One of the best finds of last year, cars meet football game Rocket League has continued to evolve since our last detailed discussion about how to become a pro. It brought about a host of changes in January this year, then arrived on the Xbox One a month later, introduced a new game mode, basketball in March and is now gearing up for its retail release on Friday.
In that time, Rocket League has managed to rack up 15 million unique players according to the game’s developer, Psyonix. The game’s success has prompted them to give Rocket League a physical release on June 24 in India and Europe, and July 5 in North America, for PlayStation 4 and Xbox One. If you were expecting a PC physical release – which is usually cheaper – think again. The disc versions are exclusive to consoles in India. Other regions like the US are getting it on PC though, so you may want to import.
It’s called Rocket League Collector’s Edition, as it gives you more than the digital copy. So if you’re thinking of picking it up but don’t what to expect for your money – Rs. 1,999 – here’s an exhaustive run-through of the changes and additional content you will get with the physical copy of the game:
1. A total of three game modes: Soccar, Hoops and Snow Day
When the game launched back in July last year, Rocket League had only one mode to offer – drive rocket-powered cars into an oversized football to score goals. This has since been termed as Soccar, a play of words on soccer – how Americans refer to football – and car. In December, as a way to celebrate the holidays, Psyonix introduced a new mode called Snow Day, which replaced the giant football with a giant hockey puck instead.
The mode was supposed to be limited till the end of the year for playing online, but it was reintroduced in February and has stayed ever since. It changes the game in one significant manner – pucks aren’t round from all sides unlike a football. That means you need to take a bit more care in how you approach or hit the puck, otherwise you’ll taking part in multiple embarrassing misses. It still does retain the “floaty physics” that is part of Rocket League’s nature, so if you get a good connection it will send the puck soaring through the air.
Four months later, Rocket League got a third mode – completely different from the previous two – in Hoops, a basketball variant of the game. While retaining the size of the ball from Soccar, Psyonix revamped the way of playing the game. Instead of large football goal-posts, you now have a huge basketball hoop with a solid rim. That means scoring doesn’t happen from the front, but rather from the top.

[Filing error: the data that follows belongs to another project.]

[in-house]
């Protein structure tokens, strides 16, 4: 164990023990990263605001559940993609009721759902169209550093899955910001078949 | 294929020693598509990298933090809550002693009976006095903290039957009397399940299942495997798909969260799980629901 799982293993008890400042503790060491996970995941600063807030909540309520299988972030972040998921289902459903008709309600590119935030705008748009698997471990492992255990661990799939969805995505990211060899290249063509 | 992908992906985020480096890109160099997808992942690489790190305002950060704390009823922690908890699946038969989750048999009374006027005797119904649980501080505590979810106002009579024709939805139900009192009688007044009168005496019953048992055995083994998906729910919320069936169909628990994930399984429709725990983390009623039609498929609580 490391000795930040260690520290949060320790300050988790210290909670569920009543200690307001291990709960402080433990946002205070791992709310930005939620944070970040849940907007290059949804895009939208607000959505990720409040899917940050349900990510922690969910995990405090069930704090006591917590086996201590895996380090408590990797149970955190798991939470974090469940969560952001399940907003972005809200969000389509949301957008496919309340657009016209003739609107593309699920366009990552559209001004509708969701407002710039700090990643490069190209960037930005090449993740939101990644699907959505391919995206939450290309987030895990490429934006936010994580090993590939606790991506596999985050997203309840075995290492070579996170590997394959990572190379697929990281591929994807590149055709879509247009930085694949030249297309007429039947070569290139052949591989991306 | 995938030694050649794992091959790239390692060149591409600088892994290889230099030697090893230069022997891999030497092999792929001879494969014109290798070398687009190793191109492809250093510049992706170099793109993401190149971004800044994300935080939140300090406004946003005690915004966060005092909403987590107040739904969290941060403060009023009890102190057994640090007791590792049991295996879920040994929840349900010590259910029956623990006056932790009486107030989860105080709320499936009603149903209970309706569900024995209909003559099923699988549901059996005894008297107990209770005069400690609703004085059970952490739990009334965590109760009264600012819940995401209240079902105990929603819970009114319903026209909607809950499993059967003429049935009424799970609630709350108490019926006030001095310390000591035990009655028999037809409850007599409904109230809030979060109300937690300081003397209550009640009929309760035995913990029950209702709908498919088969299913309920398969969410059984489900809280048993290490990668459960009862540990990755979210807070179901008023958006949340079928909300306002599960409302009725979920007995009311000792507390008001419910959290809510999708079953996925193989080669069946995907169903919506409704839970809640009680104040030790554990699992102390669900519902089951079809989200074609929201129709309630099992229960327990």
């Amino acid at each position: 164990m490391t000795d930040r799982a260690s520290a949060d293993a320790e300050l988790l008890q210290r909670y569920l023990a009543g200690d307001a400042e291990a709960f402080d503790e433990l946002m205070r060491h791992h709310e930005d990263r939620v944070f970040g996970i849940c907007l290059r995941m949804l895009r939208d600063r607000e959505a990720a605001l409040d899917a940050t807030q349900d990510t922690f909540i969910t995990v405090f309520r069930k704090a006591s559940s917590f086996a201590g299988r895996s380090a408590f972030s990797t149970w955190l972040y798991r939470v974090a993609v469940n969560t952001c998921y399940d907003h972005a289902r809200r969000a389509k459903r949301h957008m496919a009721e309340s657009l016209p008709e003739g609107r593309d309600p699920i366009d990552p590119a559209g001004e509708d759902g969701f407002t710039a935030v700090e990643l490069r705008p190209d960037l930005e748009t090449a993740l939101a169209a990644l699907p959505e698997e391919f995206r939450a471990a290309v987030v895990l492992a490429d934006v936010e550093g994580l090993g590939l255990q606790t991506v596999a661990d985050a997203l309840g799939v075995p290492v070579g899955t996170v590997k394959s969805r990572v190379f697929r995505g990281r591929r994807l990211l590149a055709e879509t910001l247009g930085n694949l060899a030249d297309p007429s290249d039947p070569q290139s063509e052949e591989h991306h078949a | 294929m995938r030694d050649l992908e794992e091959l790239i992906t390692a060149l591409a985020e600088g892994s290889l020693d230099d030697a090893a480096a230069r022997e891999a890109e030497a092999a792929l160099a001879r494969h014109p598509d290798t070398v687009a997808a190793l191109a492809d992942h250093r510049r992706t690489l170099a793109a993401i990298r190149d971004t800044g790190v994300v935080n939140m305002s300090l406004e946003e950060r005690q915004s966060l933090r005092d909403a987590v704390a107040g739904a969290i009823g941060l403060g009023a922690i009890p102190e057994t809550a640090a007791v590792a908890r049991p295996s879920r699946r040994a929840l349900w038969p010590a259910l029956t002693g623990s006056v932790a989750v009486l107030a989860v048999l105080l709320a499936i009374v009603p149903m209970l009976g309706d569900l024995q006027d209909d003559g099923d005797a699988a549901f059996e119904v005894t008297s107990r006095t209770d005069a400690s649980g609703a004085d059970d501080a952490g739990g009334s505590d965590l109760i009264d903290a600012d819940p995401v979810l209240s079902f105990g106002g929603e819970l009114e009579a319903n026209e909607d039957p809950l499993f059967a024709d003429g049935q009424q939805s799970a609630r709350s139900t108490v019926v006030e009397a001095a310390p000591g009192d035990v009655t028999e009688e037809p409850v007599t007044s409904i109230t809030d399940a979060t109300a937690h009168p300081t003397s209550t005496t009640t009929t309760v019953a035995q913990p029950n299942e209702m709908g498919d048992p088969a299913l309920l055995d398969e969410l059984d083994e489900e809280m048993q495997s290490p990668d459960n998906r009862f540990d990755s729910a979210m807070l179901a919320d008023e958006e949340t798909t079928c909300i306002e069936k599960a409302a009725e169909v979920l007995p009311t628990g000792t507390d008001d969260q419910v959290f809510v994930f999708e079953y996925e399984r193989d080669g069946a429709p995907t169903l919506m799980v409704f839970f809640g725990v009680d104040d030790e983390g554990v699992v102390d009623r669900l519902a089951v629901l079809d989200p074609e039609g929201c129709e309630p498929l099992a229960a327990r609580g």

The hoop net behaves in a unique fashion too – acting as the side of a mountain for the ball but non-existent for cars which can go through and pull off incredible saves before the ball touches the ground.
2. New cars exclusive to the retail release
If you don’t already know, changing cars in Rocket League is like putting on a new suit. It doesn’t change the person that you are, just your outer appearance. (Except the hitboxes, which is a technical term for how your car collides with objects in the environment.) You can choose from a dozen free options that come with the base game, or buy from a growing collection made by the developer at a cost.
If you pick up the game at retail launch – Rocket League Collector’s Edition – you’ll get six additional cars apart from the ones everyone gets when they buy just the game. But that’s not all. Psyonix is also giving away four other vehicles – two designed for a new venue released in the latest update and two as part of the special edition.
To entice players to pick up a physical copy, the developer has decided to make the latter four vehicles a timed exclusive for retail buyers until July 18. After that, other players will be able to pick them up for a fee.
3. Experimental venues
While Psyonix has offered cars as a separate purchase since the beginning, it has been intelligent on the venue front in not fracturing the community. So while more and more venues have been released as part of downloadable contents (DLCs), they have also been provided free-of-cost to Rocket League players who don’t wish to purchase the extra content.